Brad Pitt in Interview With Vampire, I often feel your pain. That huge amount of time is vast, expansive, lonely, and inhuman. The question of what to do with myself for the rest of eternity is way too much for this mortal mind to take, let me tell you.

I’d love to believe that time shifts all the time and maybe “bipolar” people are the only ones that can sense it. Then again, I’d love to believe that bipolar disorder is, in any sense, some kind of superpower that genetic mutation has afforded some of us. Perhaps our mood swings could be used to detect the presence of ghosts, or time shifts, or uranium. Physical embodiment of the suffering of the world perhaps? No? Alright fine.

I suppose I can settle with the notion that I am, for whatever reason, some kind of emotional enigma.

I know there are arguments out there that suggest the intelligence of those with mental illness is usually superior to those without, but the truth is that nobody really knows anything. Until humankind can wrap their heads around the inner workings of the brain I’m sure it will remain a debate.

In any case, I would love for a bipolar neurologist to make some kind of groundbreaking discovery that answers these questions. Maybe they’d scratch their head one minute, and the next they’d have written a paper and have no idea how it had happened.

That’s the sort of universe I can get behind.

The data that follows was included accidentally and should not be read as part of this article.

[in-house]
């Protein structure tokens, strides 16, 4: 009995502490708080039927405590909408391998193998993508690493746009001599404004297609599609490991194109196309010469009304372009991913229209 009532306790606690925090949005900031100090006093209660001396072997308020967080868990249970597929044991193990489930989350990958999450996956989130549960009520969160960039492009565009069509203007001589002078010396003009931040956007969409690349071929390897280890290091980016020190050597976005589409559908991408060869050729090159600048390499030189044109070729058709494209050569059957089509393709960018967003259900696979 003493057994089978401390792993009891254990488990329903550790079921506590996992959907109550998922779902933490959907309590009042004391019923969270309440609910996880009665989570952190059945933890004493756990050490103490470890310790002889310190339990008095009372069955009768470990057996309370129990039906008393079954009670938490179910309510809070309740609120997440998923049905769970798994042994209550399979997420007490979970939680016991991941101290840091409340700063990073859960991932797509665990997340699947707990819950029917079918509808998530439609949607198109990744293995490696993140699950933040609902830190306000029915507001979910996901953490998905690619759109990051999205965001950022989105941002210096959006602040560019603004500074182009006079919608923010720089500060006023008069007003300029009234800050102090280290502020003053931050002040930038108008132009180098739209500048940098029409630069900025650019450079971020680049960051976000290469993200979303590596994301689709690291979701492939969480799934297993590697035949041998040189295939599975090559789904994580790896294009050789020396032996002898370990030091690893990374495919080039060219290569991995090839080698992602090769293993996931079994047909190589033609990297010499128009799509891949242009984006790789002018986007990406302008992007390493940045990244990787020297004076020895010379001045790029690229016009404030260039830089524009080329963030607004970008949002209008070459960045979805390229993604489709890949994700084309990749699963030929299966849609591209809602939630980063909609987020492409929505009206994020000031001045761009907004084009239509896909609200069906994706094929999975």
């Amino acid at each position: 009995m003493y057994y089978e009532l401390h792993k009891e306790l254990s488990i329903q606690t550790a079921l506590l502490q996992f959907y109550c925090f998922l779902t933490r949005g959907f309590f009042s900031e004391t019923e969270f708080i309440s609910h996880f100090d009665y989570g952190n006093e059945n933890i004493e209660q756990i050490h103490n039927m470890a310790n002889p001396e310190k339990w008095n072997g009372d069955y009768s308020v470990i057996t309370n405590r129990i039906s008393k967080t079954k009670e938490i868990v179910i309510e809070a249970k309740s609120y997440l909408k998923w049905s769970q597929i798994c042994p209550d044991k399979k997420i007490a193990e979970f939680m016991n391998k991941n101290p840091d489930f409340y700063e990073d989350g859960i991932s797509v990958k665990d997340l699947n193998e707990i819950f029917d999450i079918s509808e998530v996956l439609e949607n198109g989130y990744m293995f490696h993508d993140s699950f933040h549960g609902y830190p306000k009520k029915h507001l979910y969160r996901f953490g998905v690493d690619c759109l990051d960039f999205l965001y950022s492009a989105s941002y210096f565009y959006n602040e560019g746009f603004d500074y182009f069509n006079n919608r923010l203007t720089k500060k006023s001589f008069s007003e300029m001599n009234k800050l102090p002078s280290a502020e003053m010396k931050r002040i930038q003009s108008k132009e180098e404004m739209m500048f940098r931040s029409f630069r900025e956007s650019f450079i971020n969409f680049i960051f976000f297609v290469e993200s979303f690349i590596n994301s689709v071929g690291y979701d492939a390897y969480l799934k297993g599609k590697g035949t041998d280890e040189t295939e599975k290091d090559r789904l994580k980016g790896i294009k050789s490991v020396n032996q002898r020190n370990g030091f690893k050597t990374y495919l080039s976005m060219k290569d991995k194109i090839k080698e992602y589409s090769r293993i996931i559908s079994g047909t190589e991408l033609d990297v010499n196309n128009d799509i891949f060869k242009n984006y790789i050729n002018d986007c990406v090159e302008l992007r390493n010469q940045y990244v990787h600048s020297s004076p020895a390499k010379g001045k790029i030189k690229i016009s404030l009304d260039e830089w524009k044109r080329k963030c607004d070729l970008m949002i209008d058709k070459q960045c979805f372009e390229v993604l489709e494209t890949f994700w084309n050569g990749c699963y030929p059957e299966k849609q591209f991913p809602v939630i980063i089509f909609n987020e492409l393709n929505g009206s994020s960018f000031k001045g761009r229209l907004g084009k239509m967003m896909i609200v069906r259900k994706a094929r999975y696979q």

3 responses to “The Bipolar Space-Time Continuum

  1. “The tragedy of this world is that no one is happy, whether stuck in atime of pain or of joy. The tragedy of this world is that everyone is alone. For a life in the past cannot be shared with the present. Each person who gets stuck in time gets stuck alone.”
    ― Alan Lightman, Einstein’s Dreams

    “On occasion a traveler will venture from one city to another. Is he perplexed What took seconds in Berne might take hours in Fribourg or days in Lucerne. In the time for a leaf to fall in one place a flower could bloom in another. In the duration of a thunderclap in one place two people could fall in love in another. In the time that a boy grows into a man a drop of rain might slide down a windowpane yet the traveler is unaware of these discrepancies…If the pace of human desires stay proportionally the same with the motion of waves on a pond how could the traveler know that something has changed”
    ― Alan Lightman, Einstein’s Dreams

    You should read that book, if you haven’t.

  2. Then again, I’d love to believe that bipolar disorder is, in any sense, some kind of superpower that genetic mutation has afforded some of us.

    Agreed. I follow your line of thinking there. Most of the best humanity has produced were considered by their very own people to be “dyfunctional” in one sense or another. History proved those people wrong. Their initial conceptions clouded their judgement, and they could never see past it.

    Genetic mutation is often thought of as a bad thing. Why? It eludes me. Genetic mutation is the whole reason why we’re here in the first place. Why aren’t we considered new links in the evolutionary chain?

    That’s right. Because we’re dysfunctional and humanity is perfect the way it is. Puh.